Dr. Worden, English teacher and — ballroom dancer

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Dr. Worden, English teacher and — ballroom dancer

Photo courtesy of Ellias Velasquez

Photo courtesy of Ellias Velasquez

Photo courtesy of Ellias Velasquez

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Instead of curling up in a recliner with a book, three times a week English department chair Dr. Thomas Worden can be found Waltzing, Tangoing and Triple Swinging at the Arthur Murray of Columbia. 

Worden and his wife had a brief stint with ballroom dancing when they first met, but ultimately had to give it up due to time constraints. 

“She [Worden’s wife] and I met in 2003, and for each of us this is our second marriage, so we were busy with little kids; we were doing Irish dancing over here in Rockville for a little while, but then it became too much so we stopped,” Worden said. 

Worden has been ballroom dancing for nearly eight years and originally began ballroom dancing as a gift to his wife. 

“I knew that she really liked to dance … I thought this would be a nice gift for her, so for Christmas in 2011 I got her a 50 dollar gift certificate at the Arthur Murray up in Columbia,” Worden said.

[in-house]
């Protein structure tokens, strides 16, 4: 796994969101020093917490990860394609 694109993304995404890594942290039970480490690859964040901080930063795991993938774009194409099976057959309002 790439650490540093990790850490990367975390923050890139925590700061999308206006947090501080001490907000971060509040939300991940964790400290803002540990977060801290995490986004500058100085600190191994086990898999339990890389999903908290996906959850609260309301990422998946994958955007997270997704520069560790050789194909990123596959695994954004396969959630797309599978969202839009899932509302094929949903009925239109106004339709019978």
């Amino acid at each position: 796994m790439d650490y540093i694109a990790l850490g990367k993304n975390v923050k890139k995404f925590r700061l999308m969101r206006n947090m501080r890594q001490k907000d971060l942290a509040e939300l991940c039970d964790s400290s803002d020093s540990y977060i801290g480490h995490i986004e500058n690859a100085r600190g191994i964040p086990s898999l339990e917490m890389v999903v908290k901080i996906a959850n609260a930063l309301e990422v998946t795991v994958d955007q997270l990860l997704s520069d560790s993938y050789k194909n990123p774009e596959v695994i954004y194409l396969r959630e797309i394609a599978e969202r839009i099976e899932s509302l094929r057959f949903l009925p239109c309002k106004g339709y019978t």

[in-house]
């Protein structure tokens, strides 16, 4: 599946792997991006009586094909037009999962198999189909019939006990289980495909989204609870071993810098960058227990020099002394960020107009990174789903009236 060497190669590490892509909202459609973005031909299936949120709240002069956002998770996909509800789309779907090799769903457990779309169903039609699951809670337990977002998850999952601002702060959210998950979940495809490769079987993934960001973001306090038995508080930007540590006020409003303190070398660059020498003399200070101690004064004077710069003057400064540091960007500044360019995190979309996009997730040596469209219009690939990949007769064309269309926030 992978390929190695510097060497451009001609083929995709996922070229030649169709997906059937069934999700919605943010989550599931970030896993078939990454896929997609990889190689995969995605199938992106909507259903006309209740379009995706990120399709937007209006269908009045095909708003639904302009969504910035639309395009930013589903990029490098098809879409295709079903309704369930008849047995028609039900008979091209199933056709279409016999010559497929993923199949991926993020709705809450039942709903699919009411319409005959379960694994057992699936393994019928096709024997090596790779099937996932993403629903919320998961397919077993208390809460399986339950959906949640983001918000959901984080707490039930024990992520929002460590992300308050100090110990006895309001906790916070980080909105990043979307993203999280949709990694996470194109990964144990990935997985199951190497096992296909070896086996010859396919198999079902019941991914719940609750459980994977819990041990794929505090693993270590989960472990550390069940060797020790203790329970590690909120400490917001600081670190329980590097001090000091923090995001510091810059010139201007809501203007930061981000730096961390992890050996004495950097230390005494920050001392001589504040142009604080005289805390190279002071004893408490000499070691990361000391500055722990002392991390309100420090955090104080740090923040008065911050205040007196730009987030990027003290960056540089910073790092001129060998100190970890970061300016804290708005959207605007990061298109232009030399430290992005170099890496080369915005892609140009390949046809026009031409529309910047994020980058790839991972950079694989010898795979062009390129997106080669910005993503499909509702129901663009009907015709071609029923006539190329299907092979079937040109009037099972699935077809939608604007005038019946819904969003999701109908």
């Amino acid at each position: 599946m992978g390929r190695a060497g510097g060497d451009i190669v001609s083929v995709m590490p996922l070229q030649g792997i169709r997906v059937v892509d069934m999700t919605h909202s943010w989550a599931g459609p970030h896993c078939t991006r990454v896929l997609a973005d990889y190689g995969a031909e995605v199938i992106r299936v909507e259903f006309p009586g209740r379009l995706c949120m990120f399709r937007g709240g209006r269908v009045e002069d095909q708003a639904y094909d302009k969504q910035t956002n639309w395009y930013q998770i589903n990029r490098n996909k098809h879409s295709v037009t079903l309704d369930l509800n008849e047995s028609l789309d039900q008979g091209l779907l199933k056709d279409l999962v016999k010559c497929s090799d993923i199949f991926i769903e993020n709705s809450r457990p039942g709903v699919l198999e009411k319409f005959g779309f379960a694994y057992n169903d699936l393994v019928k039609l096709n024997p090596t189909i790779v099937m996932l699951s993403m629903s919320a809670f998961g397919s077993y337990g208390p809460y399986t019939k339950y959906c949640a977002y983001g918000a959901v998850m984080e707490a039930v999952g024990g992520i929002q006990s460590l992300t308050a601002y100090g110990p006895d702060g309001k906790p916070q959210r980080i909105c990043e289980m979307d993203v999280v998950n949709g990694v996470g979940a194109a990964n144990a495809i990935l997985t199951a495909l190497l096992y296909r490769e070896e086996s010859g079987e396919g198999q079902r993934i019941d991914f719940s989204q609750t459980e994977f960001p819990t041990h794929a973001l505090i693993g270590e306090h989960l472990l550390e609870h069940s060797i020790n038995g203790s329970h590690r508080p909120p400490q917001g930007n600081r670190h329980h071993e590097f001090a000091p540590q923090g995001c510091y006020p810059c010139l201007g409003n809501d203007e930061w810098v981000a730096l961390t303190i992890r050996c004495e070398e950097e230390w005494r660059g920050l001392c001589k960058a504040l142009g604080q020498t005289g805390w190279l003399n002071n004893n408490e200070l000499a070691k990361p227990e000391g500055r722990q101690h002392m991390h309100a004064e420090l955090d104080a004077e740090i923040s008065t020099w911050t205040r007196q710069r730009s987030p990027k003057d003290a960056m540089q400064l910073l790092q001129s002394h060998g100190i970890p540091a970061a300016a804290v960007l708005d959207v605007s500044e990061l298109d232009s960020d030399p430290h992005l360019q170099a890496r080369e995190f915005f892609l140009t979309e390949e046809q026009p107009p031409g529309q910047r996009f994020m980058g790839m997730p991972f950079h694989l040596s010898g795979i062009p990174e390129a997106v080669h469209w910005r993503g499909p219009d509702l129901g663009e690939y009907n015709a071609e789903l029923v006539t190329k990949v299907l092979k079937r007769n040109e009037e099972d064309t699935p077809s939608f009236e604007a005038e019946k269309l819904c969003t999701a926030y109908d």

Worden and his wife do many different styles including the Waltz, Tango, Foxtrot, Rumba, Cha-Cha, Samba and Triple Swing which is their favorite. The couple chooses not to compete, choosing to simply do the sport for fun, unlike sophomore Shevi Lerner. 

Lerner has been ballroom dancing since the age of eight and currently trains and competes for the Avant-Garde dance center. Lerner is also on the girl’s varsity softball team which Worden coaches. 

“I thought that it was really really cool [that Worden does ballroom dancing], and [it is] definitely something that you would not expect but is really awesome,” Lerner said. “We don’t imagine our teachers to be doing things that we would do outside of school, yet they do.”

Worden also reflected upon his dancing and the effect it has on his teaching. 

“I also find the way in which the curriculum at Arthur Murray works to be very instructive with respect to scope and sequence,” Worden said. “The way in which pieces of individual dances keep reappearing … so that a move we do in rumba is similar to one we do in swing has also helped me think about how I might reinforce through repetition in slightly different formats the same skill sets.”

Though Worden and his wife do not compete, they still dance outside of lessons when they attend parties or listen to friends’ bands, and they plan to continue doing so in the future. 

“This is a life sport, we do not care about where we are [progression wise], it is going to take us as long as it takes and we are in it for the long game. I see us doing this until we can’t physically do it anymore,” Worden said.

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